The biomechanical basis of spinal manual therapy

Rights statement
Awarding institution
  • University of Strathclyde
Date of award
  • 1995
Thesis identifier
  • T8614
Qualification Level
Qualification Name
Department, School or Faculty
  • Mobilisation and traction are commonly employed manual therapy techniques in the management of low back pain. The present work examined the biomechanical effects produced by these procedures. Lateral radiographs were taken of normal living subjects who were subjected to posteroanterior mobilisation loads. The motion segments were found to extend, except the L5/S1 segment which showed a less consistent pattern. The upper segments also translated posteriorly and the lower ones anteriorly. In a separate cadaveric motion segment study, the movements produced by mobilisation loads were examined after sequential dissection of the anatomical structures. The disc was found to be the principal structure that resisted the loads. The intervertebral movements produced by posteroanterior mobilisation are small in magnitude. It is unlikely that the therapists can palpate the movements reliably. The results suggest that the technique is a passive test of the spine in threepoint bending. Posteroanterior stiffness is likely to be affected by disc lesions and scarring of soft tissues. The movements produced by traction were examined in cadaveric lumbosacral spines. An attempt was made to reproduce the in vivo loading conditions as accurately as possible. The motion segments were found to flex and translate anteriorly. These were accompanied by increases in the foraminal sizes. Most of these mechanical changes occurred after the application of flexion moment which simulated the Fowler's position: The time-dependent effects of traction were then studied by subjecting the specimens to repeated cycles of traction loads. It was revealed that most of the mechanical effects of traction were lost within 15 minutes after treatment. The results suggest that traction may enlarge a pathologically narrowed foramen and reduce a posterior disc bulge and. [sic] It may also have the potential effect of stimulating the mechanoreceptors of the posterior elements, producing a relief of pain. These therapeutic effects may persist after treatment, although the spine recovers mechanically within a short period of time. The experimental results have added distinctly to the body of knowledge on the scientific basis of manual therapy, but it is felt that farther research in this area is still necessary.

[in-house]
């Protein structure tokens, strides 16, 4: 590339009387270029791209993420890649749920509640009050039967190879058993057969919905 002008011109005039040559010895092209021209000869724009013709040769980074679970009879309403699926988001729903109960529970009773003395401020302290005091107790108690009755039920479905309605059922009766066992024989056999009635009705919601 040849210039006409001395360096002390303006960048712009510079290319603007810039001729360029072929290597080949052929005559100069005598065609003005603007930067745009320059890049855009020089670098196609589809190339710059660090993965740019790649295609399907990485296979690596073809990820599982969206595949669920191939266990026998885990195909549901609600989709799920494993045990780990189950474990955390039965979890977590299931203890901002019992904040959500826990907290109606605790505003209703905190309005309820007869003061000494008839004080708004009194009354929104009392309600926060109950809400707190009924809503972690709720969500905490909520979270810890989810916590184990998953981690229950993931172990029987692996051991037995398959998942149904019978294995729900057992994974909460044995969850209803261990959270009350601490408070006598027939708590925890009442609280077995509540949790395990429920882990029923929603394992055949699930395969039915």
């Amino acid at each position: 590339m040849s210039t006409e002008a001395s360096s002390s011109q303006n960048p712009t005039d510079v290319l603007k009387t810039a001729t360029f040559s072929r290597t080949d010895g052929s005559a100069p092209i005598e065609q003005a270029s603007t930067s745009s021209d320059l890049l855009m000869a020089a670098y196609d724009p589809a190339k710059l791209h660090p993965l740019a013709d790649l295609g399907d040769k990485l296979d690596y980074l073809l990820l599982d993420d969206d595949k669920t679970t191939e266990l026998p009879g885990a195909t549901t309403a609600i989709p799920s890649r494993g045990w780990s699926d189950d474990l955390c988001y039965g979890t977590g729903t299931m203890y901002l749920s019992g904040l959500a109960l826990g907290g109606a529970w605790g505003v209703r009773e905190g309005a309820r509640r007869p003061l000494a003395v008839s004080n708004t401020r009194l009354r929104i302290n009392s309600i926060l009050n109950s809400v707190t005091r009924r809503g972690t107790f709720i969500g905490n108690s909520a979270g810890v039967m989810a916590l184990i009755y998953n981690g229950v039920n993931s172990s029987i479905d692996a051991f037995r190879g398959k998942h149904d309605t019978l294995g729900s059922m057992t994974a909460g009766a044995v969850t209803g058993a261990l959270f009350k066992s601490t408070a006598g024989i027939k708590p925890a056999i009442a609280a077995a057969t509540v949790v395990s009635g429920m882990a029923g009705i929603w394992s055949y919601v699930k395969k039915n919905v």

Resource Type
Date Created
  • 1995
Former identifier
  • 495783